- Guilt and shame are in the same emotional family but are quite different
- When people feel guilty, they feel bad about a specific behavior
- Shame makes you believe you are a bad person or have a personality defect
I am no less enthusiastic about the American holiday season for having only arrived in the United States a few decades ago. In my experience, East or West, holidays can be pretty universal in some key ways.
There's the joy, the giving. The smells, the sounds. The food, the homecoming. The arguments -- sometimes passive, sometimes aggressive, sometimes both.
And the guilt trips.
Holiday guilt comes in different forms, from the competitive ("Why are you celebrating all the best days with them?") to the personal ("We didn't pay a French chateau's worth of mortgage for law school so you could be a health columnist") to the bizarre ("Why does your baby cry every time he looks at me? What bad things are you telling him about me?")
Some of us swear that guilt underpins the bulk of our familial interactions during the holidays.
Don't fret: Research shows that guilt itself may not be such a bad thing. That is, if what you're feeling is really guilt.
Guilt or shame?
Wait, aren't guilt and shame the same thing?
Not at all, says June Tangney, a professor of psychology at George Mason University. Tangney studies "self-conscious emotions," a group to which guilt and shame belong, alongside pride and embarrassment.
Self-conscious emotions are higher-order human emotions that require 1. recognizing the self as separate from others and 2. reflecting upon this individual self in reference to some internal or societal standards.
According to Tangney, though most people tend to use guilt and shame interchangeably, they are quite different. They also give rise to dramatically different feelings, motivations and behaviors.
When people feel guilty, they feel bad about a specific behavior. When they feel shame, however, they are usually feeling bad about themselves, believing not just that that they've done wrong but that they are a bad person with some fundamental defect.
When people feel unworthy and defective, there is a sense of shrinking, a sense of being worthless and powerless, observes Tangney in a fascinating video presentation titled "Shame and Guilt: The Good, the Bad, and the Ugly."
Not only do shamed people feel exposed, they are acutely tuned in to the fact that other people may be judging them. As such, they are more inclined to deny or attempt to hide and escape the situation.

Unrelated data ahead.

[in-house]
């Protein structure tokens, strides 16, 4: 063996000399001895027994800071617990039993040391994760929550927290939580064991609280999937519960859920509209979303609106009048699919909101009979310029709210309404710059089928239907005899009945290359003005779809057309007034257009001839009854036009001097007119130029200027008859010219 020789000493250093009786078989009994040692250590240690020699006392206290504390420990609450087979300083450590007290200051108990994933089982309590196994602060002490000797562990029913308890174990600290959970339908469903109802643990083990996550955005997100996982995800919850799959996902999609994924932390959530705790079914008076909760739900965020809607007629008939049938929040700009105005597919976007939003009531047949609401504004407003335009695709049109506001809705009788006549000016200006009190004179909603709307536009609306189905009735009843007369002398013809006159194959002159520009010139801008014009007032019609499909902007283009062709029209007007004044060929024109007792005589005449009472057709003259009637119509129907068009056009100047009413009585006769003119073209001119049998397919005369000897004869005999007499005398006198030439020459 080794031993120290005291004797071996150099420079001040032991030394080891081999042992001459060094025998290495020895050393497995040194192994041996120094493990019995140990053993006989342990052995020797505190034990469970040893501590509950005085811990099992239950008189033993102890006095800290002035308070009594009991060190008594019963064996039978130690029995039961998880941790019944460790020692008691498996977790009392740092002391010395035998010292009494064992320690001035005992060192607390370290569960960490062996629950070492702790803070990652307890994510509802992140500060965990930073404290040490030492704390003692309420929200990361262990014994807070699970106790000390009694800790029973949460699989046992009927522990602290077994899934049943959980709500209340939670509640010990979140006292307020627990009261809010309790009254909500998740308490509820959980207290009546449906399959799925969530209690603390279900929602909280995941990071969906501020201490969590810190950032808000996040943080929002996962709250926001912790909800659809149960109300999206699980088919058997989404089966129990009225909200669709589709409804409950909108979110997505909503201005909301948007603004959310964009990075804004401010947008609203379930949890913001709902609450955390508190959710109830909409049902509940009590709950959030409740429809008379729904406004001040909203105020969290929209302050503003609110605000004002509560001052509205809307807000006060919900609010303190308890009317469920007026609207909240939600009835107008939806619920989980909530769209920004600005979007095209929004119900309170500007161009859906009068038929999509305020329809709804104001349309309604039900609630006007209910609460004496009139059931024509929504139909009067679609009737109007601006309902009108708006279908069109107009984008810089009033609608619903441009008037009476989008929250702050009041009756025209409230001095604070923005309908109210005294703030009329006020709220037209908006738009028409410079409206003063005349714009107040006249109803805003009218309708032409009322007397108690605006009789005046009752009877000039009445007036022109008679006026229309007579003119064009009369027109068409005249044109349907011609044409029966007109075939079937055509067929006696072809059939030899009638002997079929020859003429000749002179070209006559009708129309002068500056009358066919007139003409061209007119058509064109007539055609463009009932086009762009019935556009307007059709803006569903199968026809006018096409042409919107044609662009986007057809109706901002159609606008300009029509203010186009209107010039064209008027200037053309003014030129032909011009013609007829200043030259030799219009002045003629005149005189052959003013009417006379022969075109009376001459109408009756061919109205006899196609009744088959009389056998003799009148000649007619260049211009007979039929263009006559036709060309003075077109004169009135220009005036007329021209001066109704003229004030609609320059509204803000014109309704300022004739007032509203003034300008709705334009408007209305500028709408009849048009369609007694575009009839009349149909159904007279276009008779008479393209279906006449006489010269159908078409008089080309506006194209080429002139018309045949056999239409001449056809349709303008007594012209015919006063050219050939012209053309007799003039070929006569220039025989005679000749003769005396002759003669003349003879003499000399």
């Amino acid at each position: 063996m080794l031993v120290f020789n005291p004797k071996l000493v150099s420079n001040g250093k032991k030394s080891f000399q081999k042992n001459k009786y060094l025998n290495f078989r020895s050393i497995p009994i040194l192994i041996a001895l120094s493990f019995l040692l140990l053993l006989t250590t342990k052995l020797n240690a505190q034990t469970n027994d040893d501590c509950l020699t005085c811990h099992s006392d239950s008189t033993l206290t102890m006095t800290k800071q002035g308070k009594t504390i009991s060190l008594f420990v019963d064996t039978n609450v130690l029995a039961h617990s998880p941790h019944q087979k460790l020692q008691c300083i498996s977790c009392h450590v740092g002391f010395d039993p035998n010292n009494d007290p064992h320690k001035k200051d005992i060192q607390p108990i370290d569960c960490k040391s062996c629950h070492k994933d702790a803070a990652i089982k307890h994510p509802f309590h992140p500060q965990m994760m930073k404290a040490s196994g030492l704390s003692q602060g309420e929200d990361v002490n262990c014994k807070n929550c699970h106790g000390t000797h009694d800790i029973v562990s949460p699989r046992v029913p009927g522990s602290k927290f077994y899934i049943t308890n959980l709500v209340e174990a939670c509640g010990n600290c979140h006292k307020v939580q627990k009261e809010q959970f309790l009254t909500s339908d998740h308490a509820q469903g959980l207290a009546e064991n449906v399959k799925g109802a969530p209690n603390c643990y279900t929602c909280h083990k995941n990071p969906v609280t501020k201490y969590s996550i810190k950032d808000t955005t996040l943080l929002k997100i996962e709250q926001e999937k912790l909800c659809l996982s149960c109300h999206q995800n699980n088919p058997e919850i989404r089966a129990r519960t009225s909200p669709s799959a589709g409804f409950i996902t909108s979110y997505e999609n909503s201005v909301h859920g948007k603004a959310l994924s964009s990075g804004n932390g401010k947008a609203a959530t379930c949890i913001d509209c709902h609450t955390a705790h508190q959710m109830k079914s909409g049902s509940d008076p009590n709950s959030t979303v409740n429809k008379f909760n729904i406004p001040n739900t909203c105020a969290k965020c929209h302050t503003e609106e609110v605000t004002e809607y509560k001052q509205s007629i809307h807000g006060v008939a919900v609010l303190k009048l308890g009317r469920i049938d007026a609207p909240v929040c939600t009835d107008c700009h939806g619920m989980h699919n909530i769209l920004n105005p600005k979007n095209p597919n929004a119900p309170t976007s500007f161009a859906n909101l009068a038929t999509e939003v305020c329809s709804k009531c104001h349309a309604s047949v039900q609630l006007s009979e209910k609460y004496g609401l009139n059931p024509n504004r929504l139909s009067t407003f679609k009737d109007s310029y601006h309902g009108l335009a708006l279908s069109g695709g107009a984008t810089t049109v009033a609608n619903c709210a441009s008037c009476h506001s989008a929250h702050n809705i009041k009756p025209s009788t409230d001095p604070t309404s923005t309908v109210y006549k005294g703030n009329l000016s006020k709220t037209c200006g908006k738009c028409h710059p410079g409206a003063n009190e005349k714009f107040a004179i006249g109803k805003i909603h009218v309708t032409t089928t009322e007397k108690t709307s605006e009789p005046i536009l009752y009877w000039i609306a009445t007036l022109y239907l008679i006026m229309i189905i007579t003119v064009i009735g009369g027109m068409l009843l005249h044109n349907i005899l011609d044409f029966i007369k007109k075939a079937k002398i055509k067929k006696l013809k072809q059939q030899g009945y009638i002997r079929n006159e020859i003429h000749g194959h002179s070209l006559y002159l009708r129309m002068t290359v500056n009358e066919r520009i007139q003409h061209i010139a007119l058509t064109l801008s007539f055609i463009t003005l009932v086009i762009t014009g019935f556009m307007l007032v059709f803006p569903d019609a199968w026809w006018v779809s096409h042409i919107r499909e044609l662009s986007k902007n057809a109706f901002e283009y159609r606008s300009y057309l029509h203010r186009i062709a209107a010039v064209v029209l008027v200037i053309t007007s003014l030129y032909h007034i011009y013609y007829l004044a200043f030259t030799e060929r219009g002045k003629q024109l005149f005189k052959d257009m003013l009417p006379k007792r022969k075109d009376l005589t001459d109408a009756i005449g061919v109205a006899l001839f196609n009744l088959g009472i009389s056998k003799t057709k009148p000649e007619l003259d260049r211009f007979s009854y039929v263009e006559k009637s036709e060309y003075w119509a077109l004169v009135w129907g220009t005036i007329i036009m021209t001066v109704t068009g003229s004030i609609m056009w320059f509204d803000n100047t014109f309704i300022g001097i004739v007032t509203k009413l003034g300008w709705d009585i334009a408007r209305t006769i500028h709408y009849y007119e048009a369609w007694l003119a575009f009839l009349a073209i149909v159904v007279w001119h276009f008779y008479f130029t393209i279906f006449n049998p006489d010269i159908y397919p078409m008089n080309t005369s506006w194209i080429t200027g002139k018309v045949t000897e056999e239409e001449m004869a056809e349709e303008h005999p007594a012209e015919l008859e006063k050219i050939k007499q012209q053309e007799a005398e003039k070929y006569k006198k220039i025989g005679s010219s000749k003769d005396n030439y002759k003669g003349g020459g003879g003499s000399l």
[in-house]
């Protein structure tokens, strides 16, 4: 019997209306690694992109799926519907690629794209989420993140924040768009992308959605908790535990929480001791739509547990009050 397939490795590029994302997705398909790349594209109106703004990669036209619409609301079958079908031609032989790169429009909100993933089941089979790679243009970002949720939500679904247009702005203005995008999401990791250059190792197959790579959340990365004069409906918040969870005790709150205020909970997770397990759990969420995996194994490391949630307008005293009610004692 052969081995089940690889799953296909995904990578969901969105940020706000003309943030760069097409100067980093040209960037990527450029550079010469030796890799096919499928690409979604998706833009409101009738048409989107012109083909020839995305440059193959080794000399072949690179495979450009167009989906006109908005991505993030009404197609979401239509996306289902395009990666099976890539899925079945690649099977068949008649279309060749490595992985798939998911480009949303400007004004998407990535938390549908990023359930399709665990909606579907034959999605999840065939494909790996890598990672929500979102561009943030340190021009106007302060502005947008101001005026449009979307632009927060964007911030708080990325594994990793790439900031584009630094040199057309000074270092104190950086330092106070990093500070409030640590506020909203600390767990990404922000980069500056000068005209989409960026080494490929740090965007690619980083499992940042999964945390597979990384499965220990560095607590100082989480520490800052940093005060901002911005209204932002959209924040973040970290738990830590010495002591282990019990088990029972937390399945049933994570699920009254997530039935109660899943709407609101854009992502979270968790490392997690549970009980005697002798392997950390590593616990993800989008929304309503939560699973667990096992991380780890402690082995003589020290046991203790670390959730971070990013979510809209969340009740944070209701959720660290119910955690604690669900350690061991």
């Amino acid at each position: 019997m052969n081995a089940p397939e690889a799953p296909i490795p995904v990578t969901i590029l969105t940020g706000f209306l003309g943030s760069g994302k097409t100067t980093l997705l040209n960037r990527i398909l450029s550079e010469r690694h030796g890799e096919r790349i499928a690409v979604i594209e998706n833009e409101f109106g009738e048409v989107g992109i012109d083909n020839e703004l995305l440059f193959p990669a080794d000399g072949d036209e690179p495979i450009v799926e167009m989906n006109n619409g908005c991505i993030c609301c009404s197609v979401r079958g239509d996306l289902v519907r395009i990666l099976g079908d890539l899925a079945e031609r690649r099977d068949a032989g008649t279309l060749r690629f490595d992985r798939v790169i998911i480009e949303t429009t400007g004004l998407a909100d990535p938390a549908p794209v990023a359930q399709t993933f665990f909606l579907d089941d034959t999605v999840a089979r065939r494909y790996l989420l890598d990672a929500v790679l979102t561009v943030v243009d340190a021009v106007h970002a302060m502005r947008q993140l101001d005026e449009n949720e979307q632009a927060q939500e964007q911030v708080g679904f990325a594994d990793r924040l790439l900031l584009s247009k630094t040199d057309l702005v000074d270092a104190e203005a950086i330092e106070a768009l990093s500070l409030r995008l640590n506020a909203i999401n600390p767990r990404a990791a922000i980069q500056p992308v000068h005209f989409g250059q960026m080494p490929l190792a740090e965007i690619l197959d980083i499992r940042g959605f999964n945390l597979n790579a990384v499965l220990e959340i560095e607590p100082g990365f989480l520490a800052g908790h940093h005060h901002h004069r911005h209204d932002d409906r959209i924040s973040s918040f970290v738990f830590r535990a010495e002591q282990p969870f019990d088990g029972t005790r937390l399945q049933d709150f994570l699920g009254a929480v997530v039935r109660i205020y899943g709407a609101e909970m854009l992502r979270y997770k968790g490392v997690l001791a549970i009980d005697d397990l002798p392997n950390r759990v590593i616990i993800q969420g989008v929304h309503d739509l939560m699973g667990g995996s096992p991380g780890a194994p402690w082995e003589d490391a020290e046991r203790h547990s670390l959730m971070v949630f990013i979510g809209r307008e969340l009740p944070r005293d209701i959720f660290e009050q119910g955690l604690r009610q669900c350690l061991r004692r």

Guilt, though also an unpleasant emotion, is nowhere as overwhelming as shame.
Tangney's research shows that while guilt-ridden people often feel tension, remorse and regret, they are far more focused on confessing, apologizing and reparation. Shamed people feel badly about themselves, she says, but guilty people are more likely to be thinking about their effect on others.
Studies show that people who are prone to guilt are more forgiving. They handle anger more constructively, experience more empathy and have a greater ability to see others' perspectives.
Those prone to shame, on the hand, are more likely to hold grudges and less likely to forgive when they feel wronged. Shame also has a special connection with feelings of anger and aggression and the tendency to blame others.
Guilt can be a good thing, a highly beneficial -- and adaptive -- emotion, says Tangney. Shame, however, is too personal.
Guilt is useful when used wisely and with care, Tangney observed, "but the question is, how do you want people to feel bad, and how badly do you want them to feel?"
Parents -- and all family members, for that matter -- should resist the urge to lay it on thick or to give their children the message that they are a bad person because of something they've done.
Instead, she says, call attention to specific actions, point out the consequences of these actions and focus on feelings of empathy for people who have been adversely affected. Spend time on the constructive: How can you develop a plan for fixing the situation or making amends?
But what if the guilt trip isn't justified -- say, if you must work the day after Christmas or risk the wrath of your cranky boss?
"Then don't feel guilty!" Tangney advised. "Reason yourself out of feeling guilty. There are enough things we have to feel guilty about for real, things we really did wrong. That's what guilt is for. Not so we can feel guilty about things that really aren't our fault."
Why are some people adaptive in their guilt while others feel shame in response?
"We don't quite know, but we do know that shame and guilt exert a profound influence on people from early childhood all the way into adulthood," noted Tangney, who is currently examining the implications of moral emotions and cognition in longitudinal studies involving the rehabilitation of criminal offenders.
If you are inclined to feel shame, Tangney offers this advice: "What I found in my clinical work or teaching students is that sometimes, just educating people about the difference between shame and guilt, and the practice of recognizing when they feel shame, can make a huge difference. If you are feeling shame, do a rational rechecking and focus on a plan to make things right."
What we know, says Tangney, is that there are good ways and bad ways to feel bad. And assuming it's justified and you have done something to feel bad about, then that guilt you are feeling may be perfectly OK.